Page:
Fans of triples who were looking for a mid-class sports tourer in recent years, didn’t have much choice. In 2007, the Triumph Tiger 1050 Sport was launched, and that was really your only option until two new models hit the scene in 2015: the Yamaha MT-09 Tracer (renamed Tracer 900 in 2017) and the MV Agusta Turismo Veloce. That list of three was short-lived, because production of the Tiger Sport stopped in 2016.
In 2020 Yamaha unveiled the successor to the Tracer 900. In addition to a welcome facelift and two zeros less on its identity card, the new Yamaha Tracer 9 was also thoroughly overhauled underneath its fairings. Just in time, because in 2021 a third mid-class triple sports tourer suddenly showed up: the Triumph Tiger 850 Sport.
We haven’t ridden either competitor, and to be honest another model is a lot higher on our wishlist: after a very convincing week with the Triumph Trident 660, we are very curious about its sports tourer brother, the Tiger Sport 660.
But back to the order of the day: the Yamaha Tracer 9. After our test with its predecessor, I was completely convinced with what the Japanese had presented me – except for some detail criticism. Also the looks were actually already passé two years after its introduction.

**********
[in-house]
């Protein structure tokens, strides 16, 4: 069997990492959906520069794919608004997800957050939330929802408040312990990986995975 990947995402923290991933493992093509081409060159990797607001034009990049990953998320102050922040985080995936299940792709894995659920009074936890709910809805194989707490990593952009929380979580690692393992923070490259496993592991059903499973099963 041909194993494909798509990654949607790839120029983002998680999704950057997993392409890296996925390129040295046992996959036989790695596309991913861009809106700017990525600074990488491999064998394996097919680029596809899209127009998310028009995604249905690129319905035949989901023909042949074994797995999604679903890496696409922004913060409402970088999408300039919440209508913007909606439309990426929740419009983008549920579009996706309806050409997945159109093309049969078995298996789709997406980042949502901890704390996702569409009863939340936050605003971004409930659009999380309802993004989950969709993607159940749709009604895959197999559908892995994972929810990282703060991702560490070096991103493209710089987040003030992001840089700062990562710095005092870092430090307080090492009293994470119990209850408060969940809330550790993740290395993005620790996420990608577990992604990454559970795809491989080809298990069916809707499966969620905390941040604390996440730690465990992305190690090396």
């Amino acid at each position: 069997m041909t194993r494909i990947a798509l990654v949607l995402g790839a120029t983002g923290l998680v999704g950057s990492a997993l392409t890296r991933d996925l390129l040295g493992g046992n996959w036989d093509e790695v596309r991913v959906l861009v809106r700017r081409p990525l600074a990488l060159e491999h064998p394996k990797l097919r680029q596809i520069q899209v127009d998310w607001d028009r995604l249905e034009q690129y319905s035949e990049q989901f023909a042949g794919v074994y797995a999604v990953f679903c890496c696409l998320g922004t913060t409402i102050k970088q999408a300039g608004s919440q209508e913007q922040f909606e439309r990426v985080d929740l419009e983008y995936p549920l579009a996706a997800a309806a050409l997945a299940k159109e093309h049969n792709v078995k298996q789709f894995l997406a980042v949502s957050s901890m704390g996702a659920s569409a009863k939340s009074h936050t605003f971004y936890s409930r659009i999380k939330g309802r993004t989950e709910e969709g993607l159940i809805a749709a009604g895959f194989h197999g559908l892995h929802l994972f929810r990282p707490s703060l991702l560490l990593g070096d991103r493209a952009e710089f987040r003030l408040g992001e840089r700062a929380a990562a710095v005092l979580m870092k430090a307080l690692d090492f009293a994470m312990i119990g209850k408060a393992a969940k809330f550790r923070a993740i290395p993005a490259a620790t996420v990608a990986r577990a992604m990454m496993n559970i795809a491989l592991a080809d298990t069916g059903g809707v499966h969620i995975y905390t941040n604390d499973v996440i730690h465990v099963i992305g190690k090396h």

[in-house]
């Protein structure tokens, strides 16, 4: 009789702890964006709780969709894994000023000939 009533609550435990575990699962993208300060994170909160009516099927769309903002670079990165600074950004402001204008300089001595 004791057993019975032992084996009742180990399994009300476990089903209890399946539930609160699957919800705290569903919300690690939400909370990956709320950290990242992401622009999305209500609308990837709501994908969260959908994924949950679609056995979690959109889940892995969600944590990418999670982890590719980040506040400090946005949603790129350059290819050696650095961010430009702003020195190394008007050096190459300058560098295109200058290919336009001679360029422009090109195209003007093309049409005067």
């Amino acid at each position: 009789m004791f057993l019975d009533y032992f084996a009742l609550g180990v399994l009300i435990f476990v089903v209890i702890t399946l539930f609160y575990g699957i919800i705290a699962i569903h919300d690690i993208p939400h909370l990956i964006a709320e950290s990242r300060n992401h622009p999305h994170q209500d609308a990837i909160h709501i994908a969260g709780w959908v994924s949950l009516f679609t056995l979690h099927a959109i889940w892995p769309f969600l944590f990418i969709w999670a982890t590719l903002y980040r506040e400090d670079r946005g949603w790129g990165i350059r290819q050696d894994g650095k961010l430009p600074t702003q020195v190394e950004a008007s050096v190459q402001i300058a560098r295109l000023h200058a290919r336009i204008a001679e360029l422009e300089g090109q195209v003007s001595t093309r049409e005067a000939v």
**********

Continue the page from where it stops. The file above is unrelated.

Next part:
Fortunately, the new looks of the Tracer 9 improved a lot. Fresh, sharp and sporty, perfectly translating the character of the bike. The Tracer 900’s bombastic handguards have been traded for less over the top ones, and the slim LED turn signals add refinement. As far as I’m concerned, only the Continue reading →
That experience made me very curious about the new 1290 Super Adventure S, which got a big make-over for model year 2021. Even though an untrained eye perhaps wouldn’t notice much of that update.